Let the record show that Oneness of Juju founder James “Plunky” Branch fostered charismatic musical ambitions. With varying degrees of success, Branch attempted to reflect the radical politics and spirituality of Black Nationalism via African polyrhythms, avant-garde jazz, and funky ’70s rhythm & blues. In San Francisco, he was mentored by Sun Ra’s saxophonist John Gilmore and turned down future Headhunters percussionist Bill Summers’ request to join the band. In New York, Ornette Coleman flipped him the keys to his loft and home studio while Coleman went on tour for six weeks. And long after Branch had returned to his native Richmond, Virginia, the late hip-hop demigod producer J Dilla covered the title song of this compilation.
African Rhythms 1970-82 requires open-minded immersion. A faithful reissue of Strut’s 2001 release, the 3-LP-sized compilation remains chronologically haphazard. It leads with the catchy grooves and improvisations from Oneness of Juju’s mid-’70s releases on the Black Fire label, a mixture of American jungle funk, Fela’s Afrobeat (“Follow Me”), and soul-friendly vocal choruses (“Got to Be Right on It”). Here and elsewhere, Branch’s versatile sax (he can be guttural or lofty, skronky or fonky, spacey or garrulous), his brother Muzi Branch’s bumping electric bass, and the gospelized vocals of Lady Eka-Ete Jackie Lewis variously rivet your attention as they batten down the mix.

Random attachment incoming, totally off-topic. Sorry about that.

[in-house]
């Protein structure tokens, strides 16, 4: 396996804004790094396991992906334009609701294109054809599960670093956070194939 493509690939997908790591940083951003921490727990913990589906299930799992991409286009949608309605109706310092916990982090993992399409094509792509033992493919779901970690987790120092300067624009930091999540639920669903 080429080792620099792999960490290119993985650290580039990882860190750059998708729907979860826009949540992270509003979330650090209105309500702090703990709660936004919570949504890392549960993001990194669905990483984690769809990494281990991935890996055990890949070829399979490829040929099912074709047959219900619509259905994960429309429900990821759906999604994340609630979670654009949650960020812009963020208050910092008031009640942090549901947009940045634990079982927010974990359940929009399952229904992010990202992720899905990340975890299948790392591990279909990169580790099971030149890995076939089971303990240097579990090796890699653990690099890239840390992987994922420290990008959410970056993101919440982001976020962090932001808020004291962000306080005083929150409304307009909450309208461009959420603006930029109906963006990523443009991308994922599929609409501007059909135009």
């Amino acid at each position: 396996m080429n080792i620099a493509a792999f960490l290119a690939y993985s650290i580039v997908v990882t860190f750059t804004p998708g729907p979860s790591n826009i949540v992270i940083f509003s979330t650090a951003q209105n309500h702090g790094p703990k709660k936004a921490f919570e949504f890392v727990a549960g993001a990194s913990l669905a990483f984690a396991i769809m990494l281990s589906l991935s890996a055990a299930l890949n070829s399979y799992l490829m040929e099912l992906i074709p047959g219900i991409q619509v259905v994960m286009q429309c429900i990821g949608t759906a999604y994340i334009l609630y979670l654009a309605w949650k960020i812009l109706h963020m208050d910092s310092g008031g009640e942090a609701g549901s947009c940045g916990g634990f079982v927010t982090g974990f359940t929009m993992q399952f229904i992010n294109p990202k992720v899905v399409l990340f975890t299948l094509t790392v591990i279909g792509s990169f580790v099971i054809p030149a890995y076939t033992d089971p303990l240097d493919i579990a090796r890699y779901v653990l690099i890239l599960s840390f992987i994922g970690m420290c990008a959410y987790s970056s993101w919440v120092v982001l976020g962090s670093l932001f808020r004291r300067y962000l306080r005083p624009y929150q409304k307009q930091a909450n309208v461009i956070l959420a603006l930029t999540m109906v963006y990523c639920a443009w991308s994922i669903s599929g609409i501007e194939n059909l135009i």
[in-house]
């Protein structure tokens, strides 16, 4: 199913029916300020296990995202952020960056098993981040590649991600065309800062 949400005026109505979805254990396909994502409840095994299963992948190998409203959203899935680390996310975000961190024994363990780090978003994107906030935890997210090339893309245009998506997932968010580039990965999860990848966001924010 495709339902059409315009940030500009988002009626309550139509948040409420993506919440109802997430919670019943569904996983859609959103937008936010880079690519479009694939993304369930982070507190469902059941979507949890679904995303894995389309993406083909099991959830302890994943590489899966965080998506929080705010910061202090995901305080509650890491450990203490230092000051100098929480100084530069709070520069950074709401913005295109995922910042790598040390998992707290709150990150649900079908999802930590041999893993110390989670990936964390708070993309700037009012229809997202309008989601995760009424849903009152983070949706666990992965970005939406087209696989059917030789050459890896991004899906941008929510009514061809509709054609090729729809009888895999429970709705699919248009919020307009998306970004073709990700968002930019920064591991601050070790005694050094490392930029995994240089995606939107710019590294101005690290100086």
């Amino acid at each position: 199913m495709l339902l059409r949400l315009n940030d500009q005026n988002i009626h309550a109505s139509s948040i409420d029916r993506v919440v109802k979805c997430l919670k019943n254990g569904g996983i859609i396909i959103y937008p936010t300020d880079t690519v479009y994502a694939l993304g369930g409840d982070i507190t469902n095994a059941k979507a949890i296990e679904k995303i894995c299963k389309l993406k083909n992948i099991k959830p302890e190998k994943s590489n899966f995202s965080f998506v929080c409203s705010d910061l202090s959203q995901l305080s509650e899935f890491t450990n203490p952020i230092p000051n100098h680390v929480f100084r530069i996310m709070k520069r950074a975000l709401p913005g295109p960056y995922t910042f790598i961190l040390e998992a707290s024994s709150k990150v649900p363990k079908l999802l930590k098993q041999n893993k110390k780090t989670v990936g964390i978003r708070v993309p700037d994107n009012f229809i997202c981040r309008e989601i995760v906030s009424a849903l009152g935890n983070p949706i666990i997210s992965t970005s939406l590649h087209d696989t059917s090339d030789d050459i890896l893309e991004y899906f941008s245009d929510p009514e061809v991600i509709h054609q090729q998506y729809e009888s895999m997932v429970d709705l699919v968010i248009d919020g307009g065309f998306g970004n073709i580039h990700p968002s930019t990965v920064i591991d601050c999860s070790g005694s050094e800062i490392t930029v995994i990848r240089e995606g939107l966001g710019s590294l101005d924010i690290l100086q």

But subsequent tracks both hark back to the group’s more experimental early-’70s work, including two albums on the Strata-East label, and jump forward to slick, wicked dance tunes like “Every Way but Loose,” a D.C.-area club hit in the early ’80s. The earliest song is from 1971, when, before they were Juju, Branch and his cohort backed a triptych of spoken-word numbers from Roach Om. A pair of percussion-drenched songs from the 1972 Juju disc Message from Mozambique cover Branch’s mentor in Afrocentrism, South Africa’s Ndikho Xaba. A few others on the compilation feature Ghanaian master drummer Okyerema Asante. Former Gil Scott-Heron partner and pianist Brian Jackson is on a couple of tunes, and Branch gently rhapsodizes like ’70s Pharoah Sanders on “River Luv Rite,” in part because Pharoah’s steadfast sideman Joe Bonner is on piano.
African Rhythms showcases the whole mélange in all its ragged glory. It reminds us that while Plunky Branch and his Oneness of Juju will never be household names, they deserve to stand as vivid footnotes in all sorts of locations on the musical map.